The level of diligence expected from EU exporters to assess the state of the law in the destination country is very high, and legitimately they will turn to non-EU importers to make clarificationsas the Court and European Data Protection Board (EDPB) suggest. Yet in most cases the importer entities have no control over the access regime available to their respective governments, so might not always be able to help if the government/regulator itself does not make clarifications. This problem applies particularly in APAC jurisdictions where little information (if any) is in the public domain about the rules and practices relating to the interception of data or government access to data (for example, in China).
Uncertainty also prevails as to the stringency of the “additional safeguards” to those offered by the Standard Contractual Clauses (SCCs) s which would be required to ensure “compliance with the level of protection required under EU law” with regard to access by the public authorities of non-EU country to that data.
It is important to note in this respect that the implementation of data sharing and transfer rules in APAC naturally led regulators to promote protections comparable to those supplementary safeguards detailed by the EDPB: encryption, de-identification, pseudonymization, organizational and contractual measures (including with regard to onward transfers), etc. These measures would also commonly be recommended and implemented under APAC’s most mature transfer regimes. Generally speaking, the perception is that the recommendations may be operationalised provided they align to a risk-based framework and allow for a working combination of controls (whether technical, organisational or contractual) to address protection, not prescribing one in favour of the other. Whilst the Court’s ruling was understood as leaving some space for an approach based on the actual risk that a government effectively requires access to that data, in contrast the EDPB draft recommendations are read as potentially ‘catching’ all transfers to such jurisdictions without distinction. There is the risk that any transfers based on the SCCs to such jurisdictions de facto become an exception rather than the rule.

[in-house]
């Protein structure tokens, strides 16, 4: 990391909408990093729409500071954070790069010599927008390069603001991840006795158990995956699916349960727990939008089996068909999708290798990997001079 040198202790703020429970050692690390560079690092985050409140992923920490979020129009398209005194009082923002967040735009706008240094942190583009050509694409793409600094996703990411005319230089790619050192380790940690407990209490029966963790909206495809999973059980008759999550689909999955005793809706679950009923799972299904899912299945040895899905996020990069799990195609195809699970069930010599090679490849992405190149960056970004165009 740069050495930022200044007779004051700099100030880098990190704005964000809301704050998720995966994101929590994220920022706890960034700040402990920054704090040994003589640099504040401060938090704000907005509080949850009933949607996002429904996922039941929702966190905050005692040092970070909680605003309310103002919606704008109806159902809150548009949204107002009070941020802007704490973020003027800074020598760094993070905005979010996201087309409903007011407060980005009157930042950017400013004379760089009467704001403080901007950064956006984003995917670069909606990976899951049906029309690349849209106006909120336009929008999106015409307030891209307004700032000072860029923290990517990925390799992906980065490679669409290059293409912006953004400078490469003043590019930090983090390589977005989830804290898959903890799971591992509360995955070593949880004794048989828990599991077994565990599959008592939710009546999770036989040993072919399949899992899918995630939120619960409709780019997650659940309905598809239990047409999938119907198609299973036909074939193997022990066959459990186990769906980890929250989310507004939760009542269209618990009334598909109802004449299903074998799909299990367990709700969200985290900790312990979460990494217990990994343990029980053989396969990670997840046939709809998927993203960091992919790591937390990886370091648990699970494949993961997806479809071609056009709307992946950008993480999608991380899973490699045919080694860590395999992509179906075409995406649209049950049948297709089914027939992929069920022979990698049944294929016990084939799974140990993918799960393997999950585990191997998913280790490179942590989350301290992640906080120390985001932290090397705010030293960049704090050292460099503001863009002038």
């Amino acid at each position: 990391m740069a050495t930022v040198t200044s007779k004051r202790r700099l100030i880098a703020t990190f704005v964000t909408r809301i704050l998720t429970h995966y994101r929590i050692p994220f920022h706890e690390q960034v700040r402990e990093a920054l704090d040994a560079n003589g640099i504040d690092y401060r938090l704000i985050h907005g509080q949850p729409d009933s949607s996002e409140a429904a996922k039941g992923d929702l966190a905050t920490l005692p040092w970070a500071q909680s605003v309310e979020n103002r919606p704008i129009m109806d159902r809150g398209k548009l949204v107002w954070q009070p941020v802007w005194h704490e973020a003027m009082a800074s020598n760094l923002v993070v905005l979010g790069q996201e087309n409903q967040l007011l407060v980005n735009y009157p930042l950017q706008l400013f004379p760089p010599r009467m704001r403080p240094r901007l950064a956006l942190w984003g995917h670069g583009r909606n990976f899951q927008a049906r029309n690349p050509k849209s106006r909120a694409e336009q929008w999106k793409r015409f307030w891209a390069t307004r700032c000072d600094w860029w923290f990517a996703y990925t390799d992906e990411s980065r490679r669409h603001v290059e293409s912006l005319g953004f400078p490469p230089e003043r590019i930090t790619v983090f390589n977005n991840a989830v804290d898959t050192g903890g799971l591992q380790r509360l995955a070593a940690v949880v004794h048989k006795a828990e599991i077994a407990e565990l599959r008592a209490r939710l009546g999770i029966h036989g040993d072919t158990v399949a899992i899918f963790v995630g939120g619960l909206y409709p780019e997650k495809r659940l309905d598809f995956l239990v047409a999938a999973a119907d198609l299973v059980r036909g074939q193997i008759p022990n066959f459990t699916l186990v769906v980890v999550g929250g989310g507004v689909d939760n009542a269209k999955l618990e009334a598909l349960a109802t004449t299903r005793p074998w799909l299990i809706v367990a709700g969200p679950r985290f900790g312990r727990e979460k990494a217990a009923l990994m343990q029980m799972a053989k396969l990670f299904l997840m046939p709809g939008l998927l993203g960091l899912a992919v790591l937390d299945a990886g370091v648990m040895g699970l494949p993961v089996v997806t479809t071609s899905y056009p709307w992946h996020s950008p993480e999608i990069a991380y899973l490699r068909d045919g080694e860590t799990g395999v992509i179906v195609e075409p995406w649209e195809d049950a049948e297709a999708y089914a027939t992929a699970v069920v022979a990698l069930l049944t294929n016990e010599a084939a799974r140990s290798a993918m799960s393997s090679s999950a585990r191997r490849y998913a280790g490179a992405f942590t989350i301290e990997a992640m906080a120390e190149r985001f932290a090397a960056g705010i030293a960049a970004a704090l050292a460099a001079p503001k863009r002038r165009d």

Adequacy in APAC: A multi-faceted discussion